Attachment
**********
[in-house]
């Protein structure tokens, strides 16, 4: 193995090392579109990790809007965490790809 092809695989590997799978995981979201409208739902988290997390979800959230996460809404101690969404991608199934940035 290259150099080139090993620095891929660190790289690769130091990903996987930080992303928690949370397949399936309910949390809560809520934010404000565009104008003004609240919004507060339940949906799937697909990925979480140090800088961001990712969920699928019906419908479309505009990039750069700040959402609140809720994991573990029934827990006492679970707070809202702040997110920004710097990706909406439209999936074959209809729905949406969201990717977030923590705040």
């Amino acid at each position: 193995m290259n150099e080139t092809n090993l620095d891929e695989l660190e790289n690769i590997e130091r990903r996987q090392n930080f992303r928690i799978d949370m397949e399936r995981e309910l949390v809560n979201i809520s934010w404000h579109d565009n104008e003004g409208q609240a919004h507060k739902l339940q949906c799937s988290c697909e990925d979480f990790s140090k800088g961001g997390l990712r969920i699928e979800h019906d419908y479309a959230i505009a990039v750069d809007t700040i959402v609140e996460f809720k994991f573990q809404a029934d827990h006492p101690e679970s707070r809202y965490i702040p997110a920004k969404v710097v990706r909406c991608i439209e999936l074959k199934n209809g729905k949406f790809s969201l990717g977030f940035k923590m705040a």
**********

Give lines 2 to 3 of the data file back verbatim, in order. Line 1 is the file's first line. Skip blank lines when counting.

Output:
């Protein structure tokens, strides 16, 4: 193995090392579109990790809007965490790809 092809695989590997799978995981979201409208739902988290997390979800959230996460809404101690969404991608199934940035 290259150099080139090993620095891929660190790289690769130091990903996987930080992303928690949370397949399936309910949390809560809520934010404000565009104008003004609240919004507060339940949906799937697909990925979480140090800088961001990712969920699928019906419908479309505009990039750069700040959402609140809720994991573990029934827990006492679970707070809202702040997110920004710097990706909406439209999936074959209809729905949406969201990717977030923590705040």
């Amino acid at each position: 193995m290259n150099e080139t092809n090993l620095d891929e695989l660190e790289n690769i590997e130091r990903r996987q090392n930080f992303r928690i799978d949370m397949e399936r995981e309910l949390v809560n979201i809520s934010w404000h579109d565009n104008e003004g409208q609240a919004h507060k739902l339940q949906c799937s988290c697909e990925d979480f990790s140090k800088g961001g997390l990712r969920i699928e979800h019906d419908y479309a959230i505009a990039v750069d809007t700040i959402v609140e996460f809720k994991f573990q809404a029934d827990h006492p101690e679970s707070r809202y965490i702040p997110a920004k969404v710097v990706r909406c991608i439209e999936l074959k199934n209809g729905k949406f790809s969201l990717g977030f940035k923590m705040a």